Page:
Ahmad Chalabi died of a heart attack this morning at his home in Baghdad. Many things are written about Chalabi, few of which are positive and many of which depict him as a cartoon villain. Chalabi was both brilliant and arrogant, but he was less villain than scapegoat. And he was first and foremost an Iraqi patriot.

I first met Chalabi in the summer of 2001, shortly after I returned from an academic year teaching in Iraqi Kurdistan. Chalabi immediately rubbed me the wrong way: he was brash and arrogant, but also provocative and brilliant. He had little time for diplomatic politeness. If he thought a conclusion was stupid, he’d say so. I had thick skin, but many U.S. officials do not, and so he created unnecessary enemies. After all, why get insulted by Chalabi when his cousin and competitor Ayad Allawi might give gold earrings and throw lavish dinners, as he did for some diplomats? Chalabi relished an argument, could give as well as he got and had an encyclopedic knowledge of Iraq. Indeed, I say with only my tongue slightly in cheek that he could make the late Hanan Batatu look like a novice on Iraq. Indeed, part of his brashness was due to unconcealed impatience at officials young and old who came into Iraq absent knowledge. I would sometimes drop in on Chalabi once or twice a year if I was passing through Baghdad, although it has admittedly been about two or three years since I last saw him since having two young kids meant ever shorter trips to the region. Still, any meeting with Chalabi would often mean hundreds of pages of new reading to fully understand some of the references that he would make.

Shortly before Operation Iraqi Freedom began, I joined the Pentagon as a Council on Foreign Relations’ International Affairs Fellow and, after the war began, I volunteered for secondment in Baghdad. My job did not require me to work closely with Chalabi, but I saw him perhaps three times during my months there. He was deeply frustrated by what he saw in Baghdad. American officials grew increasingly annoyed with Chalabi for not telling them what they wanted to hear. Indeed, one of Chalabi’s early mantras was that any long occupation would turn the honeymoon into a nightmare. Then-National Security Advisor Condoleezza Rice, her deputy Stephen Hadley, and then-State Department Iraq chief Ryan Crocker argued vociferously — but wrongly — that the U.S. could maximize leverage with government formation delayed for several months and occupation in the interim. They arguably won the argument but lost the war. The vast majority of blood and treasure expended occurred during the failed experiment at nation building, and not in the operation to oust Saddam. Indeed, with the exception of Shi’ite firebrand Muqtada al-Sadr, the politicians who emerged to lead Iraq were those who worked with the United States before the war began.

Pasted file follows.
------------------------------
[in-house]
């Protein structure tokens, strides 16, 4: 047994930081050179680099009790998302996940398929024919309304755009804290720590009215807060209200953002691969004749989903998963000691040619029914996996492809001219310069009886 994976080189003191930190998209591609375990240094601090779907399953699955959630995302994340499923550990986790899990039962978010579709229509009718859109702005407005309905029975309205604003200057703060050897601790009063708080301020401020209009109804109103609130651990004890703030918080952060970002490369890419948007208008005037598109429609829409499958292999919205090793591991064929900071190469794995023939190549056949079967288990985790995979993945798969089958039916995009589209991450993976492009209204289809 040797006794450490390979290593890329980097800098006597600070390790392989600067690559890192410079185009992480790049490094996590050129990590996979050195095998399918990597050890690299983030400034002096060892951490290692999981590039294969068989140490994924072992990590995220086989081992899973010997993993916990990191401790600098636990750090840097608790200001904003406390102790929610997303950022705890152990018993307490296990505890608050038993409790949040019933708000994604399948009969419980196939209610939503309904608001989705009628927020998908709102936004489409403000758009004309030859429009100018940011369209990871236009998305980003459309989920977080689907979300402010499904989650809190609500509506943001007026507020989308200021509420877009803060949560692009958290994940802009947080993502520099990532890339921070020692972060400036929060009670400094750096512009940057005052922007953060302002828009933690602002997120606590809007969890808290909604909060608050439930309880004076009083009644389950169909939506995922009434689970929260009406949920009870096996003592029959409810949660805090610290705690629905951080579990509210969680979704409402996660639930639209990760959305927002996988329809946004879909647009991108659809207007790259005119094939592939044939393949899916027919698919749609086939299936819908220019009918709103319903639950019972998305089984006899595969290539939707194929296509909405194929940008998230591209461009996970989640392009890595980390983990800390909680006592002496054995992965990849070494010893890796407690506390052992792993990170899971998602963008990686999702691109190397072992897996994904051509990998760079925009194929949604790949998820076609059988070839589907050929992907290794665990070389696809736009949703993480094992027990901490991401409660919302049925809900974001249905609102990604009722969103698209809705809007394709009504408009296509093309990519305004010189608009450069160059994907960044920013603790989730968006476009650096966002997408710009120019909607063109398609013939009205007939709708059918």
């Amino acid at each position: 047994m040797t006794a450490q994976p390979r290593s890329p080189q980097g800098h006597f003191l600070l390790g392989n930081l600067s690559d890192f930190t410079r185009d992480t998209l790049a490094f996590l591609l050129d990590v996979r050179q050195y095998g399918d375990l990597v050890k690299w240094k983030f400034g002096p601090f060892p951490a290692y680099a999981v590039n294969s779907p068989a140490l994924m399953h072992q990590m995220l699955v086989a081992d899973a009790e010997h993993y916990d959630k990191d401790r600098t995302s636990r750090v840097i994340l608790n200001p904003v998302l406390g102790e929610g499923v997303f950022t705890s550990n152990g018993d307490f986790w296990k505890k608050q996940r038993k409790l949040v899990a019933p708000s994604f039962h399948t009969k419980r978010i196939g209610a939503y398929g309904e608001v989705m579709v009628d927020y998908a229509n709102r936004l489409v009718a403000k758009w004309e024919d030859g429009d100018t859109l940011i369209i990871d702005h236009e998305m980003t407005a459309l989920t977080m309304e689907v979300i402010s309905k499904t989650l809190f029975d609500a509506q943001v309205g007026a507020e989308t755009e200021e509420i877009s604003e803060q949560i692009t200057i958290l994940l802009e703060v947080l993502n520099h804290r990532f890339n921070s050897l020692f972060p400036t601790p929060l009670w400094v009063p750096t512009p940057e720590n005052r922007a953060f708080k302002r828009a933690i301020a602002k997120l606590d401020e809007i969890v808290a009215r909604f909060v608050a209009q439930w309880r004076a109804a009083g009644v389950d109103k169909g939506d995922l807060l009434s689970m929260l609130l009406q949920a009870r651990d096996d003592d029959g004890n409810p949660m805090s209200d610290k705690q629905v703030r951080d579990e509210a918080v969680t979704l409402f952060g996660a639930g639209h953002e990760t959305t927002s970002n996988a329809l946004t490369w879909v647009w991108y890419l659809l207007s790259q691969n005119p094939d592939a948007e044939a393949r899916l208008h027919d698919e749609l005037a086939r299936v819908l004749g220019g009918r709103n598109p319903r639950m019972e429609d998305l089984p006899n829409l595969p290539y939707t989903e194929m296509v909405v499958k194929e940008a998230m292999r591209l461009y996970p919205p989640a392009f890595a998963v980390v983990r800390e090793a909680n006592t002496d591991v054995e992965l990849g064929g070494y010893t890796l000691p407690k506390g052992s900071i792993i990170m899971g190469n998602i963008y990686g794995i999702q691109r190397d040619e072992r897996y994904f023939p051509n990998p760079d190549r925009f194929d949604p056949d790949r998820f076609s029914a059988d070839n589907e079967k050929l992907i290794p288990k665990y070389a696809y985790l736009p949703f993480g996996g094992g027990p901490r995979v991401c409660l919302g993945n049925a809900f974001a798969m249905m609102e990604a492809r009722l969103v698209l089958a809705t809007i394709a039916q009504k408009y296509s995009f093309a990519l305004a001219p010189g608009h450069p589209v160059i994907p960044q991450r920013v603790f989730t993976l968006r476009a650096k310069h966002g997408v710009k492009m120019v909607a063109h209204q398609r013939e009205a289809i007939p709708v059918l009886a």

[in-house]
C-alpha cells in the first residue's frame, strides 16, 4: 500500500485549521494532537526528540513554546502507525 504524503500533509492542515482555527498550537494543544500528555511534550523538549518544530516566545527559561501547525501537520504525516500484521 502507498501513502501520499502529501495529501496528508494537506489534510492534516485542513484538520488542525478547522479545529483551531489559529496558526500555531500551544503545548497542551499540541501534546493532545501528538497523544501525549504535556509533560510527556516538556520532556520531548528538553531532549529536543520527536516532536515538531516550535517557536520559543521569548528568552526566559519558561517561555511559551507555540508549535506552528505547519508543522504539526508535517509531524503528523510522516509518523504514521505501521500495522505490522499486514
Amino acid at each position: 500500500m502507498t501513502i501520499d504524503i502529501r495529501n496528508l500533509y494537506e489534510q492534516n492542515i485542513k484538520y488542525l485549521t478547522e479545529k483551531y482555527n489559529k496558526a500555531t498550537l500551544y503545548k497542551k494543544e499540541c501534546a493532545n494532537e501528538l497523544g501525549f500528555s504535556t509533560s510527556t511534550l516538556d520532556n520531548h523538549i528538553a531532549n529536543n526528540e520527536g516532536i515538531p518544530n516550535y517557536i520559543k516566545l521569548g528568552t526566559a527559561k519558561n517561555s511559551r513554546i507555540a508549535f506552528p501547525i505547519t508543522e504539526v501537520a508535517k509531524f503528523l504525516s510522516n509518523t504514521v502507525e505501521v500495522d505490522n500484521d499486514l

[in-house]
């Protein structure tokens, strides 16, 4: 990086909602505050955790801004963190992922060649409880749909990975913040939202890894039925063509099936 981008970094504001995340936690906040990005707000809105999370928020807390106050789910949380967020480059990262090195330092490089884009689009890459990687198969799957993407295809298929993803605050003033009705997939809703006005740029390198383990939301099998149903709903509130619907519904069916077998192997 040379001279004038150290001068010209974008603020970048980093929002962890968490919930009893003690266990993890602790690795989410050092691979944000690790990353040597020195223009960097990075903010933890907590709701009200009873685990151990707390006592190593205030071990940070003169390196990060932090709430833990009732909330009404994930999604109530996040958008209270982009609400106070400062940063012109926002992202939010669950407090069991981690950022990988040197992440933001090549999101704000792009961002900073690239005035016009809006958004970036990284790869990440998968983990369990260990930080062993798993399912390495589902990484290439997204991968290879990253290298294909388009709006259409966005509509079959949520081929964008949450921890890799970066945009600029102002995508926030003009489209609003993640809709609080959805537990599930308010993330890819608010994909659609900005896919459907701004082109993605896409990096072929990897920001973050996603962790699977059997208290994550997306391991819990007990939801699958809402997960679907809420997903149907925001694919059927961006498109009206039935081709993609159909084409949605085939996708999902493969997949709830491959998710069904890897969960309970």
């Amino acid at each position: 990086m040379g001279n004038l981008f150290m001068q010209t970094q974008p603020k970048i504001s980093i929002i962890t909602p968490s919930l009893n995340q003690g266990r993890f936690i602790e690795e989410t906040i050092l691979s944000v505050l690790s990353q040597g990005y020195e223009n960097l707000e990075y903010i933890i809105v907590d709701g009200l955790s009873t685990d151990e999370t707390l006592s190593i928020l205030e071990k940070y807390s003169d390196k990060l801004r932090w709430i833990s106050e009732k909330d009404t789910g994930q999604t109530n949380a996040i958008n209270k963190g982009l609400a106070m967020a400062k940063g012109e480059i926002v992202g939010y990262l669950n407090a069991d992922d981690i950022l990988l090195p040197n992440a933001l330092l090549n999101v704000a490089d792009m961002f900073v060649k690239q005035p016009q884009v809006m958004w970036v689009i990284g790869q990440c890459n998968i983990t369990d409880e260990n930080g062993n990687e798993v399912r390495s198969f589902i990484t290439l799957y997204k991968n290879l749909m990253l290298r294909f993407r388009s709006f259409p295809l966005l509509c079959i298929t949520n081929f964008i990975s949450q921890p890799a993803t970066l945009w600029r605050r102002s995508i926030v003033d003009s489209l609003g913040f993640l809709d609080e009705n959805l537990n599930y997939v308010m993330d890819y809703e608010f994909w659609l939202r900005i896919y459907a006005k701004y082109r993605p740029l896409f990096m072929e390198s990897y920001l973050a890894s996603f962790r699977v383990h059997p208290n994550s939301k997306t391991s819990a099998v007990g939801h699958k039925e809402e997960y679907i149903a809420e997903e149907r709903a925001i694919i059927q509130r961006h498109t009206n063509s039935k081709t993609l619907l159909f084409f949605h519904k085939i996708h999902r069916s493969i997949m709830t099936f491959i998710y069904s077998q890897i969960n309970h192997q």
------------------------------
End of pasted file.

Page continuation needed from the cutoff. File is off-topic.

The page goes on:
Chalabi did make many mistakes. Some of those closest to Chalabi abused his trust by engaging in behavior that reflected poorly on him, even if other politicians and their aides were doing far worse. Chalabi’s personal loyalty ultimately cost him dearly. Did Chalabi advocate for the ouster of Iraq and the Baath Party? Yes. He never tired of it, nor did he apologize for it. Unlike Kurdish leader Masoud Barzani and Jalal Talabani who joined him in opposing Saddam, Chalabi did not simultaneously try to do business with the Iraqi leader. And unlike Allawi, he never worked with the Baath Party.